The Panama Hat. I've worn Panama Hats for over thirty years. Here's a fun background of mine on how I was introduced to them. I hope you might enjoy!
Today, when one thinks of Banana Republic, one has an image of a sterile, boring, store, which fits into the cookie-cutter format that all clothing stores seem to fit into. They are all about as exciting as soggy cardboard.
Banana Republic wasn't always that way, however. Back in 1979, two journalists, Mel and Patricia Ziegler, a married couple, left their jobs and started Banana Republic . The etymology of the term Banana Republic goes back to O Henry's use of it in his book "The Admiral". Loosely defined, Banana Republic is defined as a third-world country, most likely in Latin America, although for the store, it could be any worldwide ports of call, or exotic, less refined destination. For what they were doing, it was the perfect fit. They promoted a lifestyle of adventure, exploration, and even literature.
Banana Republic was a very, very different sort of company back then. Their approach was way off the beaten path of conventional clothing stores. To begin with, their title was “Banana Republic Travel and Safari Clothing inc.” They had their own, very unique nitch, carrying products that no one else did. Where else could you find a bush vest, for instance? Or a ventilated shirt? A Bahia Dress? A Ladies Jumpsuit? Plus, they also had quite an original way of presenting their products.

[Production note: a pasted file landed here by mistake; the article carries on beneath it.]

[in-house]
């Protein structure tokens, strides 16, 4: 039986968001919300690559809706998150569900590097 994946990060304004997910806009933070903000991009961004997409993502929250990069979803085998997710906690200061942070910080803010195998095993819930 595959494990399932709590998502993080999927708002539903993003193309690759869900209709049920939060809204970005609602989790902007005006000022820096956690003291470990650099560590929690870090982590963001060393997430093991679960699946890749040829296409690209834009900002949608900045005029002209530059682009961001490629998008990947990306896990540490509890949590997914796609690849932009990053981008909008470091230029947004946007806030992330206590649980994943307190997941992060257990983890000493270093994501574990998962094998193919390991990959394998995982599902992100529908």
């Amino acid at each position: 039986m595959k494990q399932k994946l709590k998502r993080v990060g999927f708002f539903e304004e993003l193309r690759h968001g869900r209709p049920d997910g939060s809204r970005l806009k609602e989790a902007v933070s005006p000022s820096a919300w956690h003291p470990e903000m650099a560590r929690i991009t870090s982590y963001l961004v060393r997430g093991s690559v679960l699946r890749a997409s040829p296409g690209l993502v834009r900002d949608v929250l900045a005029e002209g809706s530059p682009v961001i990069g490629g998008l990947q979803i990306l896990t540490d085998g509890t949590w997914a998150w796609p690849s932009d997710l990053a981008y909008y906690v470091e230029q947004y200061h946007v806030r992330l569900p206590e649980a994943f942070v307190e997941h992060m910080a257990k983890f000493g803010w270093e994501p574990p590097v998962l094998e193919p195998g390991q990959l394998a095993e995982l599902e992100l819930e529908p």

Their stores were likewise. They had a WWII era Jeep mounted on a rock base, coming through the front window! Real palm trees were throughout the store. A vintage bi-plane would be hanging from the ceiling, as well. Kind of saying “We're a lot different than the norm!” And they indeed were! Here was a clothing store which also had a bookstore, focused in the direction of travel and safari. Who would think of going shopping for clothes and leaving with a Zane Gray book? This store was not for the ignorant.
Let's look at their catalog, for an example. All the other stores would have large 8x10 glossy catalogs, lined with models wearing their products. That wasn't Banana Republic's style, however. Banana Republics' catalog was a 4” X 6” catalog on a course paper. There were no models, but rather artistic images of both the product, as well as drawings of people wearing their product.
Additionally, there were stories in each catalog, written by authors, which depicted the travel and safari lifestyle. Some were dramatic, yet others humorous. Interviews as well.
Their catalog, stem-to-stern, was the thing that dreams were made of. Within the context of that catalog, a combination of the essay based stories on travel exploration and safaris, interview,s and in the end, the products, all combined to be the essence of what dreams were made of. It was 360 degrees. They painted the picture of the lifestyle and made it very easily attainable for their clientele to put themselves squarely into that fantasy/reality. Banana Republic made those dreams come true.
Certainly not the approach taken by the big conglomerates. As a matter of fact, this approach was the antithesis of everything corporate.